I was supposed to keep Benny until someone adopted him — but it was decided he wasn’t yet ready to be adopted. Almost every dog comes off the truck with some anxiety, but Benny was more fearful of more things than we expected. We felt that he needed at least an environment with at least two of three qualities my circumstances couldn’t afford: a quiet neighborhood; a fenced-in yard he could explore without fear; and another dog to teach him how to be a dog.
Fortunately, a suitable foster home was just a few miles north. A family had recently put down their dog of many years, and they were looking to Summit Dog Rescue to help fill that void, at least temporarily. They would be happy to host Benny in their quiet home with a spacious backyard.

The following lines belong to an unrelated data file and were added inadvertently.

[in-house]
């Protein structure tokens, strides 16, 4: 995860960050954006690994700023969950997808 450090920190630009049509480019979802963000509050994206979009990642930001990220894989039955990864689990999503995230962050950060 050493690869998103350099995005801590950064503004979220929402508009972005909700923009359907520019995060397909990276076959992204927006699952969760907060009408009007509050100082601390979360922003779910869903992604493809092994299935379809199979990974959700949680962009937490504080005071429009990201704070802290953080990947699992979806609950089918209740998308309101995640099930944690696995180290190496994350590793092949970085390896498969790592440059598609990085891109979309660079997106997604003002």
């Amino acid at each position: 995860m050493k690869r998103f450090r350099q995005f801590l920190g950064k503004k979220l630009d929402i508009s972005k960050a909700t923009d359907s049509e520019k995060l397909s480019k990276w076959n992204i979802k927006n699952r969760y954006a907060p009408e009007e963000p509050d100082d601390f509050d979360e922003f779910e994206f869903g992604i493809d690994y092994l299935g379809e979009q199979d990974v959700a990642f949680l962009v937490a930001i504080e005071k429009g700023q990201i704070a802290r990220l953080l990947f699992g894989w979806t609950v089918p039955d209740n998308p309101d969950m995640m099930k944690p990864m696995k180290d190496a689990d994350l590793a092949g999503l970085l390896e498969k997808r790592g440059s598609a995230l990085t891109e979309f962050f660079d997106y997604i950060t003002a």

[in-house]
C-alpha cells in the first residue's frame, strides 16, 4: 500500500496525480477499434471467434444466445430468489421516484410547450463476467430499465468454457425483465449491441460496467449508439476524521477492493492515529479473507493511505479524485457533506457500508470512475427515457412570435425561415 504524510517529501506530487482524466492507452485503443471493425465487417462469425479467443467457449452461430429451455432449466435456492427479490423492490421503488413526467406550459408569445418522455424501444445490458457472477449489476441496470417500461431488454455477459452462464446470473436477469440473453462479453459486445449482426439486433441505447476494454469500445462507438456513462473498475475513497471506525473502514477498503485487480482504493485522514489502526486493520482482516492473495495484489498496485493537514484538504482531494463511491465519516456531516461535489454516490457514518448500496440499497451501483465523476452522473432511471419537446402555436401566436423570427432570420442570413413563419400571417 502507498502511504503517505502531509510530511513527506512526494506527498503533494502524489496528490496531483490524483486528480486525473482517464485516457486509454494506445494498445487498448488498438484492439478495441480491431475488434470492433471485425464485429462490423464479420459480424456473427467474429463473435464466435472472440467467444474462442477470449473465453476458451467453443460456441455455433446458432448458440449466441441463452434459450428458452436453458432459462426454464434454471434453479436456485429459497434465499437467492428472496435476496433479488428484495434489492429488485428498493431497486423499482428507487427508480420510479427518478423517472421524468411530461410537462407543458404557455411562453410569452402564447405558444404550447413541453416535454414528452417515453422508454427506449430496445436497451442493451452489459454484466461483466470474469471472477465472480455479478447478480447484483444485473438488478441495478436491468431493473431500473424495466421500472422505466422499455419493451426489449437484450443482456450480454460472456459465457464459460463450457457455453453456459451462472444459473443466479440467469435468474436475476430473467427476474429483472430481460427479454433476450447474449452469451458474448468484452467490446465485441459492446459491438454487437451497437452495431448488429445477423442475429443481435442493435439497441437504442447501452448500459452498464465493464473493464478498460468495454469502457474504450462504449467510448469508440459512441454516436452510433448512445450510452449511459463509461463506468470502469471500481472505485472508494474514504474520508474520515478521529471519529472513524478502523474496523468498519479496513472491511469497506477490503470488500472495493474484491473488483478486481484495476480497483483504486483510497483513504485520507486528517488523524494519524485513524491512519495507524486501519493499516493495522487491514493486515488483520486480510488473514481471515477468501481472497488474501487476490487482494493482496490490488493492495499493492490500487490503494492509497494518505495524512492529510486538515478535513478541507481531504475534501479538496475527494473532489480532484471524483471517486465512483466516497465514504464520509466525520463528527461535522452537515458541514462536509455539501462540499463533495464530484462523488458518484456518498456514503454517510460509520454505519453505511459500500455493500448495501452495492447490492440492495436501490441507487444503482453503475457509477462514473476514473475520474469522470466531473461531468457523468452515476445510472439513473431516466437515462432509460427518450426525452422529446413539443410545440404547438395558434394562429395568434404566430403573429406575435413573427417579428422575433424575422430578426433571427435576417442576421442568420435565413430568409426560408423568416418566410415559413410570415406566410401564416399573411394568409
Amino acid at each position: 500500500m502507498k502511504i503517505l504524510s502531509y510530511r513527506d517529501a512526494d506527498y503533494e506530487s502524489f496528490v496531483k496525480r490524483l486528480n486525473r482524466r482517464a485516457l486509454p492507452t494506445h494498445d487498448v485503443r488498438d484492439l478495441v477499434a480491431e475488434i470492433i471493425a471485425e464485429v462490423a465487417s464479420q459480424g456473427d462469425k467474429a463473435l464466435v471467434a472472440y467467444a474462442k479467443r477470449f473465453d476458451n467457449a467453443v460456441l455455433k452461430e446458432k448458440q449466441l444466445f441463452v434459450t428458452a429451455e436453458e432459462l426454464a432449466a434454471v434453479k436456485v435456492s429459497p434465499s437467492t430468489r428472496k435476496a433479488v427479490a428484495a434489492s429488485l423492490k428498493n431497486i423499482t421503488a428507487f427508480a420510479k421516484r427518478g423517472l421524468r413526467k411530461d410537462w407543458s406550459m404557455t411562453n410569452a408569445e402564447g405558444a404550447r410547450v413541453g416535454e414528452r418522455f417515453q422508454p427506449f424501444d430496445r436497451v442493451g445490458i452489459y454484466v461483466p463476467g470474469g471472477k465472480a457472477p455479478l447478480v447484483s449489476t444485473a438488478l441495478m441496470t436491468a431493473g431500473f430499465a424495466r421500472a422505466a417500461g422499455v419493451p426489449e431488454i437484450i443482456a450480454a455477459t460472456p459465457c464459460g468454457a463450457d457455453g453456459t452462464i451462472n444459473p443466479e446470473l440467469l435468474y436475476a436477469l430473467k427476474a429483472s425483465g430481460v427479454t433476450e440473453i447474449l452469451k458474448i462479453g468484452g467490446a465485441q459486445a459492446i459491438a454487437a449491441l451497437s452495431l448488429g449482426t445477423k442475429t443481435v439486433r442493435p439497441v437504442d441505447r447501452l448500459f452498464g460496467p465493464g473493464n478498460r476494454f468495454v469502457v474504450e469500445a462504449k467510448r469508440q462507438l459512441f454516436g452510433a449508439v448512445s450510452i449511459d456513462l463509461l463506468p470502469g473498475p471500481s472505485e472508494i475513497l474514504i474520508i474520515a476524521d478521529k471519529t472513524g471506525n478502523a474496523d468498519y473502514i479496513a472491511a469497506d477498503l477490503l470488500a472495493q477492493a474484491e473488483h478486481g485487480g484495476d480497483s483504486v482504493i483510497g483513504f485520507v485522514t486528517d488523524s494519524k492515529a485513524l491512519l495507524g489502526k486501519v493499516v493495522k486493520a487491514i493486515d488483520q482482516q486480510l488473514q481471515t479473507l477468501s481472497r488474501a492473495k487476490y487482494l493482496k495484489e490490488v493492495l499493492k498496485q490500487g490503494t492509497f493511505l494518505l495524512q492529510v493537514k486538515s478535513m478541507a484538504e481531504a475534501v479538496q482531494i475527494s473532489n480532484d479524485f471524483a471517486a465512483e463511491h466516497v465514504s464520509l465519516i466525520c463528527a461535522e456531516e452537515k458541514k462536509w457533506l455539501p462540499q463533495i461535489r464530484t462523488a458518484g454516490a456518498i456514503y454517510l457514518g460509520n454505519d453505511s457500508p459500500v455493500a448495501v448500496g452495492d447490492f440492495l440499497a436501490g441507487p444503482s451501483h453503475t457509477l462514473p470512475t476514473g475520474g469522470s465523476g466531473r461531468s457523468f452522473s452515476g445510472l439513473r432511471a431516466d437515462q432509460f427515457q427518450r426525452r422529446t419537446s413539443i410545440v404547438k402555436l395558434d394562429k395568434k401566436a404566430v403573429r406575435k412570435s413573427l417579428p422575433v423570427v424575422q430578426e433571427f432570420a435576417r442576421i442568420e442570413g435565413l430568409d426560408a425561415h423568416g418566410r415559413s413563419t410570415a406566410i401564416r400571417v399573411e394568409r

Benny had come home with me on July 28; just four days later, he left. I wasn’t sad to see him go, because he was never mine to begin with. The goal of every foster parent is to see their dogs be adopted, and this was the next step in Benny’s journey to finding his forever home.
Mere minutes after joining his new foster family, it was apparent we’d made the right choice: Benny was in his element.
Benny still had work to do, though. We were running around the yard together, playing fetch — something I’d never seen Benny do! — when I made the mistake of squeezing the toy, causing it to squeak. Benny’s carefree moment evaporated as he quickly backed away from the scary sound. No matter what I then did, I was unable to coax him back into playfulness.
I left Benny in his new foster parents’ care. I got to dogsit for him two times over the next week, but beyond that, our time together was at its end.
Fast forward six months.